Long exposures are one of my favorite tools to add a surreal touch to my images, blurring motion and making time visible by keeping the shutter open for long periods of time. Using this technique I can blur clouds moving across the sky, waves crashing on to the shore or traffic passing by. One especially intriguing, but extremely slow, movement to capture in long exposures is the rotation of the earth. To unveil how the earth is moving around its axis, you can expose the night sky from several minutes up to several hours. This will show the stars forming streaks across the sky. What is generally referred to as star trails is not actually the stars crossing the sky, but rather the earth moving amidst the surrounding celestial bodies of our home galaxy. I can think of few images that capture a greater sense of awe and humility, considering our insignificance in the broader interstellar context, than star trails. Not only does it evoke an emotion of feeling small and connected to one’s not-so-immediate surroundings, it is also a challenging and stunning subject to photographically engage with. Thus, in this article I wish to delve into the dos and don’ts of star-trail photography and inspire you to go out and try it for yourself.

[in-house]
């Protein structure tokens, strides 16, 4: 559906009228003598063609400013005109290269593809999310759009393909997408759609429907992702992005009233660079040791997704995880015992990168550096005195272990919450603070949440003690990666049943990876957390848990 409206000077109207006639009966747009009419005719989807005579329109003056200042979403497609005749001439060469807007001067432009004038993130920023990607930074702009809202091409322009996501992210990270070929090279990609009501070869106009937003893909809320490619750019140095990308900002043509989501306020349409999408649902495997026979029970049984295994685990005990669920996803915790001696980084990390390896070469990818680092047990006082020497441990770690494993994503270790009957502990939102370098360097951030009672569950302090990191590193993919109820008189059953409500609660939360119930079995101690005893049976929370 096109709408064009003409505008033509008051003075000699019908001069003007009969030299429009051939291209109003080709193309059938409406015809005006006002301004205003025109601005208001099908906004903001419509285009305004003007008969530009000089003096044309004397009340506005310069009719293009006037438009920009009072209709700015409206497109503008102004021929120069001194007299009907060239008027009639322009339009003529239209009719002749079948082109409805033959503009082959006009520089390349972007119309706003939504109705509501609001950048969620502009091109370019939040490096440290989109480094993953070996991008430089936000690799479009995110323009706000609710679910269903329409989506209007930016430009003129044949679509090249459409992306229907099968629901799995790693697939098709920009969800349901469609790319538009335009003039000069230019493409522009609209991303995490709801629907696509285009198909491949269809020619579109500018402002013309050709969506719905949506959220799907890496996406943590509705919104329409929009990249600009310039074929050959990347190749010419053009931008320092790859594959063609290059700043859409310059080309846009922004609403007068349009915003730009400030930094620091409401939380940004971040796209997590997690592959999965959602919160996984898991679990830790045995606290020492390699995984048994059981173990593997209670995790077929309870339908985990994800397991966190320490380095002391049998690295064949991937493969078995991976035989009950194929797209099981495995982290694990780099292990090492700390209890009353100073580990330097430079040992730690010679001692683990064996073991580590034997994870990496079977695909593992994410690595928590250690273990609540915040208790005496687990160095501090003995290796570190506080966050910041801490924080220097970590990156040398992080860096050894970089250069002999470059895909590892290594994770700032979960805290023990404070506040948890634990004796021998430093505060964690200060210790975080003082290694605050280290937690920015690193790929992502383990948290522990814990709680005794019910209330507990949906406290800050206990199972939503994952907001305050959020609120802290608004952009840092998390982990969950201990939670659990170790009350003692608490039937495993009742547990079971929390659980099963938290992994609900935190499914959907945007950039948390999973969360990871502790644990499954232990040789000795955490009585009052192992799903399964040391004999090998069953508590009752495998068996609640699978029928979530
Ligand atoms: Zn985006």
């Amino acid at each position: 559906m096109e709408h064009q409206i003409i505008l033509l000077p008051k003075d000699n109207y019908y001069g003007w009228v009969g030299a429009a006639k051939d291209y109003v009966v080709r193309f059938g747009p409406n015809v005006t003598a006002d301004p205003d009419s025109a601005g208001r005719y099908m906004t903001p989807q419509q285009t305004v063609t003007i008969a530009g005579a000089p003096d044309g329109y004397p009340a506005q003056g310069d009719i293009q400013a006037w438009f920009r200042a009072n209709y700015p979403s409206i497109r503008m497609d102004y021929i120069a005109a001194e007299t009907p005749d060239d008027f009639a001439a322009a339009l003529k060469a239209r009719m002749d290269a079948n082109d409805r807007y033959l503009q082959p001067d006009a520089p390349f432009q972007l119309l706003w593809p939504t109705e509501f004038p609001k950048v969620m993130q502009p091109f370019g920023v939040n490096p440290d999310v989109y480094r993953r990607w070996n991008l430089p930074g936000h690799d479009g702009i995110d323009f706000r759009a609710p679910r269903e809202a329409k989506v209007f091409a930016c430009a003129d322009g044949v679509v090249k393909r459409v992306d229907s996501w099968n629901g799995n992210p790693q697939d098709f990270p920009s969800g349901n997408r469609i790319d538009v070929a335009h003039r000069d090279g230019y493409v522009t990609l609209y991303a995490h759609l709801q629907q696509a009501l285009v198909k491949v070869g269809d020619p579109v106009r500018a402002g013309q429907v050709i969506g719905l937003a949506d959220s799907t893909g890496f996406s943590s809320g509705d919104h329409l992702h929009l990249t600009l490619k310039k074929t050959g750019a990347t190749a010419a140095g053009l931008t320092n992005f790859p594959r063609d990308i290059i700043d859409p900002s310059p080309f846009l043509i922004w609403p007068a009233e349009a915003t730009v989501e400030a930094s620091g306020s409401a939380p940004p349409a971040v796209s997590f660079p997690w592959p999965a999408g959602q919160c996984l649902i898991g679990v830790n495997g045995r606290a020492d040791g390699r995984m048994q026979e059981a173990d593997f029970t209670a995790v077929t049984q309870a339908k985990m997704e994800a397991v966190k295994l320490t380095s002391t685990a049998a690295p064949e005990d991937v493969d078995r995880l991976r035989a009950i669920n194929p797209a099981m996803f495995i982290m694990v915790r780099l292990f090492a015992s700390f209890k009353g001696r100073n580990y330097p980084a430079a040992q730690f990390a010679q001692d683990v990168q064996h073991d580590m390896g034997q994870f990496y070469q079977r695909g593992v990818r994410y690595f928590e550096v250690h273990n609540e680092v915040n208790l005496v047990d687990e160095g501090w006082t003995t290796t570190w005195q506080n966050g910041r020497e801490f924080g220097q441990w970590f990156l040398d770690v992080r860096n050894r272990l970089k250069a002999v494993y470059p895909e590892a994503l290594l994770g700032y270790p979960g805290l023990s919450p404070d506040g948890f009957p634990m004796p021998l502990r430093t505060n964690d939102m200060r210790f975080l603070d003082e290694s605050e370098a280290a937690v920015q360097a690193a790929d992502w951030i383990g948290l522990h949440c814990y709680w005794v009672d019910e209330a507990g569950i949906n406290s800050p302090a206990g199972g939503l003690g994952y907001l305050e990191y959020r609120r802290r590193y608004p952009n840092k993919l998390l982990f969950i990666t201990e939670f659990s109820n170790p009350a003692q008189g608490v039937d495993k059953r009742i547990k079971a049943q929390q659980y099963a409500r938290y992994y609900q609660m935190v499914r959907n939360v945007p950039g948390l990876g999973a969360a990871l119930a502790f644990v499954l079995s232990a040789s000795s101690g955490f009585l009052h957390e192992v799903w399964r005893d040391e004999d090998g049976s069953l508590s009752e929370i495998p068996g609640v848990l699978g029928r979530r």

Considerations for composition and planning
There are some considerations that this sub-genre of night photography shares with general after-dark landscape photography. You need to find a suitable composition and you will face some other obstacles on the way, such as finding clear skies, focusing in the dark or coping with noise. Focusing in the dark is a matter of marking the infinity point on the focus dial of your lens during experimentation – usually while it is still bright outside. Using the ...